Referring now to FIGS. 6A-6D, with continued reference to FIGS. 1 and 4A-4D, illustrated are progressive views of building or otherwise extending the axial length of a downhole completion system 600 within an open hole section 102 of the wellbore 104, according to one or more embodiments of the disclosure. As illustrated, the system 600 includes a first section 602 that has already been successively installed within the wellbore 104. The first section 602 may correspond to an end section 106 a (FIG. 1) and, in at least one embodiment, its installation may be representative of the description provided above with respect to FIGS. 4A-4D. In particular, the first section 602 may be complete with an expanded sealing structure 112 and at least one expanded strength or truss structure 114 arranged within the expanded sealing structure 112. Those skilled in the art, however, will readily appreciate that the first section 602 may equally be representative of an expanded or installed middle section 106 b (FIG. 1), without departing from the scope of the disclosure.

The downhole completion system 600 may be extended within the wellbore 104 by running one or more continuation or second sections 604 into the open hole section 102 and coupling the second section 604 to the distal end of an already expanded preceding section, such as the first section 602 (e.g., either an end or middle section 106 a,b). While the second section 604 is depicted in FIGS. 6A-6D as representative of a middle section 106 b (FIG. 1), those skilled in the art will again readily appreciate that the second section 604 may equally be representative of an end section 106 a (FIG. 1), without departing from the scope of the disclosure.

As illustrated, the conveyance device 402 may again be used to convey or otherwise transport the sealing structure 112 of the second section 604 downhole and into the open hole section 102. The diameter of the sealing structure 112 in its contracted configuration may be small enough to pass through not only the existing production tubing 108 (FIG. 1), but the expanded first section 602. The sealing structure 112 of the second section 604 is run into the wellbore 104 in conjunction with the deployment device 404 which may be used to radially expand the sealing structure 112 upon actuation.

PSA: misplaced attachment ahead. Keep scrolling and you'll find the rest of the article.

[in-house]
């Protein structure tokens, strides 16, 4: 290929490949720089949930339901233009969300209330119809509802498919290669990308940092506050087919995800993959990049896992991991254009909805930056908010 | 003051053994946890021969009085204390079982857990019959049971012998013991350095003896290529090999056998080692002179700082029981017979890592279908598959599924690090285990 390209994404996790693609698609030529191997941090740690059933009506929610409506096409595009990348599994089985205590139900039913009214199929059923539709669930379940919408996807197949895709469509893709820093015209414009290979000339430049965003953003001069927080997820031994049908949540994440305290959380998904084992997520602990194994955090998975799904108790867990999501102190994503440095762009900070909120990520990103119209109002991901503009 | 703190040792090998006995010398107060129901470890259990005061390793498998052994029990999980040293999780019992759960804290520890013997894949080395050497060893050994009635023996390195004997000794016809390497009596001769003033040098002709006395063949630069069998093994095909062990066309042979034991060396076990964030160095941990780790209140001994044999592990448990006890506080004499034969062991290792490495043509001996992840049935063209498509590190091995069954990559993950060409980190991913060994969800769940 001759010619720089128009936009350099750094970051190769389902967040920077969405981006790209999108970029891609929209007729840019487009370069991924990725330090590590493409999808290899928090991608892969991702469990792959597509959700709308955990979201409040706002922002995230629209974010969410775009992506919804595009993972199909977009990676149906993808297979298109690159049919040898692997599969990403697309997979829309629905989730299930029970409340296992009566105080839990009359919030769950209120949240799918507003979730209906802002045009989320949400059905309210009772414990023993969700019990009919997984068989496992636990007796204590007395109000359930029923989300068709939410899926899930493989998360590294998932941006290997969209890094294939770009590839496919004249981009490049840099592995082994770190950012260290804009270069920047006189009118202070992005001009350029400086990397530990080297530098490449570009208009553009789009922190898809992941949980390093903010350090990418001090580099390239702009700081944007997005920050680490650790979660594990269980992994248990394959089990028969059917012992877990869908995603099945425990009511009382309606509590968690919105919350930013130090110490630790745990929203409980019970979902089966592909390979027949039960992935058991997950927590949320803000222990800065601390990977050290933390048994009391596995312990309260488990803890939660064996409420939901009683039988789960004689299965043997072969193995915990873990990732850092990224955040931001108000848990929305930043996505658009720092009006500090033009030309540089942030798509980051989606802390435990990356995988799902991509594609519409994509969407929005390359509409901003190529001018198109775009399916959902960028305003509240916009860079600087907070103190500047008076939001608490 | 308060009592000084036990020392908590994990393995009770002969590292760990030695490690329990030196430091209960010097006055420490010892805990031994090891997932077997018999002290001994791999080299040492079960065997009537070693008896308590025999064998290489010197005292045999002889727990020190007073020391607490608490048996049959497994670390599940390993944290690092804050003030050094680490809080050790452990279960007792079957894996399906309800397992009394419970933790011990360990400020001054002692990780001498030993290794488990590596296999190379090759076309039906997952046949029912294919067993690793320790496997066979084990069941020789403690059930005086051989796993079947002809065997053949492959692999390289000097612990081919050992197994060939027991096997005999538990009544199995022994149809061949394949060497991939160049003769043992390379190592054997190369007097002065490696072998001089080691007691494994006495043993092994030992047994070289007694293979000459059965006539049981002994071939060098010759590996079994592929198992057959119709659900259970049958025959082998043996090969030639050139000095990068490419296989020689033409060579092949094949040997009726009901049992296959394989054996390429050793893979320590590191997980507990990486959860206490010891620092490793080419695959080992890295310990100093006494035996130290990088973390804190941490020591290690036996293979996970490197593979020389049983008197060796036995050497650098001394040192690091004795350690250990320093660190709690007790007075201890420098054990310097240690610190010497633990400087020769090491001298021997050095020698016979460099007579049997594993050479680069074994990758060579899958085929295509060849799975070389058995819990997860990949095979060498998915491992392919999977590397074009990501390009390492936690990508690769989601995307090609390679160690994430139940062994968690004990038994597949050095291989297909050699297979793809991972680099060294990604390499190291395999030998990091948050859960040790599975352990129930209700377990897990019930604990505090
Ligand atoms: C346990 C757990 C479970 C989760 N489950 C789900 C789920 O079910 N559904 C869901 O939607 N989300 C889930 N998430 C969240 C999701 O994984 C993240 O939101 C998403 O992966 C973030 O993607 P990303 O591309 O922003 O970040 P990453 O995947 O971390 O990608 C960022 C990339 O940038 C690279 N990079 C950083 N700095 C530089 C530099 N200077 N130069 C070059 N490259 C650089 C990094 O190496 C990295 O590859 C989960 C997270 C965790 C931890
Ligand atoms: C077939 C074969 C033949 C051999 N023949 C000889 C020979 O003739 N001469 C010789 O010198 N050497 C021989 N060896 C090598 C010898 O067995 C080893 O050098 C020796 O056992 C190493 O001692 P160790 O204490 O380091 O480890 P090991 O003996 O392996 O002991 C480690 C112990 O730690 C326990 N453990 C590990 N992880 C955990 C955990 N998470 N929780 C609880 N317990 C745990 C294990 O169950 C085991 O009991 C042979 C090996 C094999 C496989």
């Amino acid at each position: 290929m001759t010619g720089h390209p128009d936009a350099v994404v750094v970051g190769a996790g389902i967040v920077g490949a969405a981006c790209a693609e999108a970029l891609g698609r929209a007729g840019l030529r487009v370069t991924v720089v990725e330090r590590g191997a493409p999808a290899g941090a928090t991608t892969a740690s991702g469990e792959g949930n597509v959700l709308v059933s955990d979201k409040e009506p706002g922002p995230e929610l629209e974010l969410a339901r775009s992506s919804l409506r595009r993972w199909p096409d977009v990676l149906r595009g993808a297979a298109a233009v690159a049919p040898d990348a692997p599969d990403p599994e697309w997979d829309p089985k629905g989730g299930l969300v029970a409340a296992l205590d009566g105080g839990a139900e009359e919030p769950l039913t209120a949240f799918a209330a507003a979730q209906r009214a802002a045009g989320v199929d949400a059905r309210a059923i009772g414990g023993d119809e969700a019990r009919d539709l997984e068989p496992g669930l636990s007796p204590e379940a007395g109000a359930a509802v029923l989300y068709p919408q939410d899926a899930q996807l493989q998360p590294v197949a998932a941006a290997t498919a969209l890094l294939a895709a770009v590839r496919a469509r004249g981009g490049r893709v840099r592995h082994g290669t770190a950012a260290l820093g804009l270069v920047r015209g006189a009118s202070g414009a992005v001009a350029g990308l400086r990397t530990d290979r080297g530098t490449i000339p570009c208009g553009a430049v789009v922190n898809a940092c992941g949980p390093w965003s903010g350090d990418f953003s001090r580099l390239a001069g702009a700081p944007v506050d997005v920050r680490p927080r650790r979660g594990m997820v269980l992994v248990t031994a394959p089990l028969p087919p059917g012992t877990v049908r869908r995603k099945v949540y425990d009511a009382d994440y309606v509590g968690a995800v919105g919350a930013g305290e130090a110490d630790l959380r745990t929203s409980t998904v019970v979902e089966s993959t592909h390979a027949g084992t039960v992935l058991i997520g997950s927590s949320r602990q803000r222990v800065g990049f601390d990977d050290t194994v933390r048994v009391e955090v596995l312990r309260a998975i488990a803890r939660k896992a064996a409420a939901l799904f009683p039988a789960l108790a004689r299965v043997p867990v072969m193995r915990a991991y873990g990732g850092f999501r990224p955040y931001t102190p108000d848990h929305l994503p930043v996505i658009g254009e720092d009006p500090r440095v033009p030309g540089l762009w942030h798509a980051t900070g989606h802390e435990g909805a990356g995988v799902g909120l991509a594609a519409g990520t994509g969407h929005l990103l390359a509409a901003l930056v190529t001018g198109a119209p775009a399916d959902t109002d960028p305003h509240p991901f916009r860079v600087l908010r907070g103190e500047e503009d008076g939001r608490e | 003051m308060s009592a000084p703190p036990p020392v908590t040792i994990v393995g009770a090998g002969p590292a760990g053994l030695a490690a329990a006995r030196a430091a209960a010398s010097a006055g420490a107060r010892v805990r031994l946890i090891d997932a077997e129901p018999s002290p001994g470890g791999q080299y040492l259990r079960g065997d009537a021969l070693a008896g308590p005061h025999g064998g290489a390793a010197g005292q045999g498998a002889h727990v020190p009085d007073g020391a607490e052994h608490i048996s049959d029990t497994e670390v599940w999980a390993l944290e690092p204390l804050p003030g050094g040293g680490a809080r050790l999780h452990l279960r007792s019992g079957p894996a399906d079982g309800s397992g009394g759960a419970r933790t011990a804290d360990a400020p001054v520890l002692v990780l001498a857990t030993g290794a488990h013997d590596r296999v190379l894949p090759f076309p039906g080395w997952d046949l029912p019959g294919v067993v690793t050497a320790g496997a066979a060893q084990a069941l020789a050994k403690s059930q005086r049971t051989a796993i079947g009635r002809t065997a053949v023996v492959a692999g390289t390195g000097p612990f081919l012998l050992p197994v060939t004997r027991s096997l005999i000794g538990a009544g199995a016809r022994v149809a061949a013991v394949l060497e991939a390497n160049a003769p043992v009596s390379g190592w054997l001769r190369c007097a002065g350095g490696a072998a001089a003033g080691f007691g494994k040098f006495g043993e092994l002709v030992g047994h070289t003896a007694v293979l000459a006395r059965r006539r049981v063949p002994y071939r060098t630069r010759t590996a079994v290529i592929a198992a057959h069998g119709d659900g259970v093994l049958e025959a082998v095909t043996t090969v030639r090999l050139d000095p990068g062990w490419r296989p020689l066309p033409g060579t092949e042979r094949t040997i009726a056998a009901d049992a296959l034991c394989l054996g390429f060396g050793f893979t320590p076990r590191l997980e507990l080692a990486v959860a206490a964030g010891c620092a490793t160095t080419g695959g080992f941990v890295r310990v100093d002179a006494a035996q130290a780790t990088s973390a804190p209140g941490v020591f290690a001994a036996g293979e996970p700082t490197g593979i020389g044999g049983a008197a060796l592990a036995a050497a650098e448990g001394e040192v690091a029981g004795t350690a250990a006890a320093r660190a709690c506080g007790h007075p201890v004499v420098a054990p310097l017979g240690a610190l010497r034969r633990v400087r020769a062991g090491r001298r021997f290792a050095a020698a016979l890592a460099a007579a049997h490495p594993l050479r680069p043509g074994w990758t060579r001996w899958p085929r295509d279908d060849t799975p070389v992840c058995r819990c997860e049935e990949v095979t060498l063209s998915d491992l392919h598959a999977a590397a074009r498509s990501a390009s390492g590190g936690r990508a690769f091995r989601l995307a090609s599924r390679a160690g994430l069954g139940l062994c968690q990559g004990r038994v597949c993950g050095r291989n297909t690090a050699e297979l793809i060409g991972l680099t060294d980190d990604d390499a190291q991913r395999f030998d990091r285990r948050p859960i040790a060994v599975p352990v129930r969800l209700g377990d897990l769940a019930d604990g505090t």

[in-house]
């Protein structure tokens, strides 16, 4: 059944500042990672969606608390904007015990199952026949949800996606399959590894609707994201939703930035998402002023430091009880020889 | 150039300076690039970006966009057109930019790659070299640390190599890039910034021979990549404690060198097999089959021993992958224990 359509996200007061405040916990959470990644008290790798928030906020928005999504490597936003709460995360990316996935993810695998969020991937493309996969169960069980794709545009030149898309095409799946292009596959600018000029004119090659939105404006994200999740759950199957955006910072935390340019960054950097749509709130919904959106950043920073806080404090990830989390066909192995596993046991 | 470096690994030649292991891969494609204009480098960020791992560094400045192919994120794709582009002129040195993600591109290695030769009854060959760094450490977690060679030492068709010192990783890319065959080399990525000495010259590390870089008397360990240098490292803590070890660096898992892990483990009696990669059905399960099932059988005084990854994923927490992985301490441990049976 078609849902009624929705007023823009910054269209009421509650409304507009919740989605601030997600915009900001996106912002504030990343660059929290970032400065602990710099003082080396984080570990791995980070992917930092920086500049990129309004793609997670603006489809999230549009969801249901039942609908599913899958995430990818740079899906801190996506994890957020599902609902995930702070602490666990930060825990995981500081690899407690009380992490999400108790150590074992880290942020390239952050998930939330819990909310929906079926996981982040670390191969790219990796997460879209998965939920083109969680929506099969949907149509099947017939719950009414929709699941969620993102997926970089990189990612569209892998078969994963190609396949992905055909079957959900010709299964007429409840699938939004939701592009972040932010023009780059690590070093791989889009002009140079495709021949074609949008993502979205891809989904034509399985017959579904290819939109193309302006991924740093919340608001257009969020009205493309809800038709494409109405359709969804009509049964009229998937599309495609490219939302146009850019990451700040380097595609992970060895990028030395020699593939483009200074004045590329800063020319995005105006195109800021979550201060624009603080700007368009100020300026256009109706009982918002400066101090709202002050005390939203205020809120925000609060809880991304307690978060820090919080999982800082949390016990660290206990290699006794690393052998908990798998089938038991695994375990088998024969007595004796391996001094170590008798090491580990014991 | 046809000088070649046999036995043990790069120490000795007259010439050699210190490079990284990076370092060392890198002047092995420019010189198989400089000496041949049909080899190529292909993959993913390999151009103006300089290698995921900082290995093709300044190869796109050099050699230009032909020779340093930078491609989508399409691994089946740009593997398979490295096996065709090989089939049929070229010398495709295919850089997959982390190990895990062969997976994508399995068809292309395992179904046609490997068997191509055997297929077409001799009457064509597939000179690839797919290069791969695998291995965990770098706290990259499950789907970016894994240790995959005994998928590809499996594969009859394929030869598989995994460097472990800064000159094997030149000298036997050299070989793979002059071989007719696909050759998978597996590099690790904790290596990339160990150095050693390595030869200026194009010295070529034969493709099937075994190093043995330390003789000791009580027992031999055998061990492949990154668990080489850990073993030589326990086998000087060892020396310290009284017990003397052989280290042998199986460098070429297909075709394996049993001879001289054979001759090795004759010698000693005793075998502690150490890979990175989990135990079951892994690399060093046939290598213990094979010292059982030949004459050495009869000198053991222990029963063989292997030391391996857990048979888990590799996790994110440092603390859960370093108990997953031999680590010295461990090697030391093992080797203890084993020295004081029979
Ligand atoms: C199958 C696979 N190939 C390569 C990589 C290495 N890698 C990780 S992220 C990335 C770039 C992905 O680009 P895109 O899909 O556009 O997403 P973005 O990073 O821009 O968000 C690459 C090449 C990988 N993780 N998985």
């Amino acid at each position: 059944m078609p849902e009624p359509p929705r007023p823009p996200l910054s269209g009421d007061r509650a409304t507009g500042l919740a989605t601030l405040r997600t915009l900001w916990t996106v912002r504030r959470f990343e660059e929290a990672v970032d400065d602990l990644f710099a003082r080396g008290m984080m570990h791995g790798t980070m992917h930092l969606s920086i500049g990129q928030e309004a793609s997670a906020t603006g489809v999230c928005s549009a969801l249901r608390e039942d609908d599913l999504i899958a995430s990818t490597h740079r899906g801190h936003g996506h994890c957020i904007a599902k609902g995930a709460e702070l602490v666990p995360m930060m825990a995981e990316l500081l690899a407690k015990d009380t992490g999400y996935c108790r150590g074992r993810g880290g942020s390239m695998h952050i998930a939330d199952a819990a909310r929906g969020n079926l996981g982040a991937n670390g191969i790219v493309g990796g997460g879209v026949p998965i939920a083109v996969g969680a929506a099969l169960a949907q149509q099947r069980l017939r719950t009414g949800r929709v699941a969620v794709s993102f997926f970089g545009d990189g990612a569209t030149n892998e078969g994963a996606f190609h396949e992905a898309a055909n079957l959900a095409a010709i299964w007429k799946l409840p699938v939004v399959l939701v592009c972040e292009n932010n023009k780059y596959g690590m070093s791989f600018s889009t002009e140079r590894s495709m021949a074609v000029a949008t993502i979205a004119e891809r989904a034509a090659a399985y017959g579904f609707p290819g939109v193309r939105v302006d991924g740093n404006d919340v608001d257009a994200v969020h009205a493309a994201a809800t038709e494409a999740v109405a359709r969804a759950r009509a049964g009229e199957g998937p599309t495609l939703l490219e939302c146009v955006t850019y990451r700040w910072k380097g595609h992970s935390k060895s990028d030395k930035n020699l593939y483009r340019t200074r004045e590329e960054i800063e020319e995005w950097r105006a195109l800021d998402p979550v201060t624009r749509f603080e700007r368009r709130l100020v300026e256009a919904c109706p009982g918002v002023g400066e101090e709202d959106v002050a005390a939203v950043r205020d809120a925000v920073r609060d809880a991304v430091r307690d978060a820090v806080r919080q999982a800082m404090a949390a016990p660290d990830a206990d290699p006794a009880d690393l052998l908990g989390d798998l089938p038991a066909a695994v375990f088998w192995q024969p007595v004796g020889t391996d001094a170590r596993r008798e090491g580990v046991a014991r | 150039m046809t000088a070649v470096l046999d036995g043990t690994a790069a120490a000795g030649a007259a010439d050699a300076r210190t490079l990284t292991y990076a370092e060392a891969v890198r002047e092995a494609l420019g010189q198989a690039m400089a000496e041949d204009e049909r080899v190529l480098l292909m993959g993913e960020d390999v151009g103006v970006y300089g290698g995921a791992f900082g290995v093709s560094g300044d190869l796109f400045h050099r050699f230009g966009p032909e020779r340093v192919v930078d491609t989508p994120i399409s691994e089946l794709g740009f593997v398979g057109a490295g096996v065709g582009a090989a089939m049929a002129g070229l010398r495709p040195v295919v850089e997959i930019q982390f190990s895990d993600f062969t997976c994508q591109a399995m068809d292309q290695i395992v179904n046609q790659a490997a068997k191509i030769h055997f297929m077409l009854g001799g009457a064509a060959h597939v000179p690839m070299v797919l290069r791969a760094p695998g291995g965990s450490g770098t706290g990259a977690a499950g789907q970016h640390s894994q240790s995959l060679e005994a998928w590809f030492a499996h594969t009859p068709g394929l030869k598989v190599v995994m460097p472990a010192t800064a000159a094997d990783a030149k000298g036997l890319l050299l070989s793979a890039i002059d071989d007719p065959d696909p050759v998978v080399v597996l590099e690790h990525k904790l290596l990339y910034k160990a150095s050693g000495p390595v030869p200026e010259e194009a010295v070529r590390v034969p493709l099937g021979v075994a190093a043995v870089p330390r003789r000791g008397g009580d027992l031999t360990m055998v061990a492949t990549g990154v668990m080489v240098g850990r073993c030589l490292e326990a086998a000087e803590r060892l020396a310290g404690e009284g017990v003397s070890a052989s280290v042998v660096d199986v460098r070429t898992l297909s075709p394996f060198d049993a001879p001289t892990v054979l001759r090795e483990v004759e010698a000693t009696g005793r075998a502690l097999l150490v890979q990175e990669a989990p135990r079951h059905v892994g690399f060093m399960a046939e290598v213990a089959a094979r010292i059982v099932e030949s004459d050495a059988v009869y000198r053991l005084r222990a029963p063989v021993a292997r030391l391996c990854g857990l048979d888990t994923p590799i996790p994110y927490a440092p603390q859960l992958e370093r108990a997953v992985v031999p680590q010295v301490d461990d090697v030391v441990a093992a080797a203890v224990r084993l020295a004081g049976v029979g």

In one or more embodiments, the sealing structure 112 of the second section 604 may be run through the first section 602 such that the proximal connection section 204 a of the second section 604 axially overlaps the distal connection section 204 b of the first section 602 by a short distance. In other embodiments, however, the adjacent sections 602, 604 do not necessarily axially overlap at the adjacent connection sections 204 a,b but may be arranged in an axially-abutting relationship or even offset a short distance from each other, without departing from the scope of the disclosure.

Referring to FIG. 6B, illustrated is the expansion of the sealing structure 112 of the second section 604 using the deployment device 404. In some embodiments, the sealing structure 112 of the second section 604 may be expanded to contact the inner radial surface of the open hole section 102 and potentially form a seal therebetween. In other embodiments, such as is illustrated, the sealing structure 112 is expanded to a smaller diameter.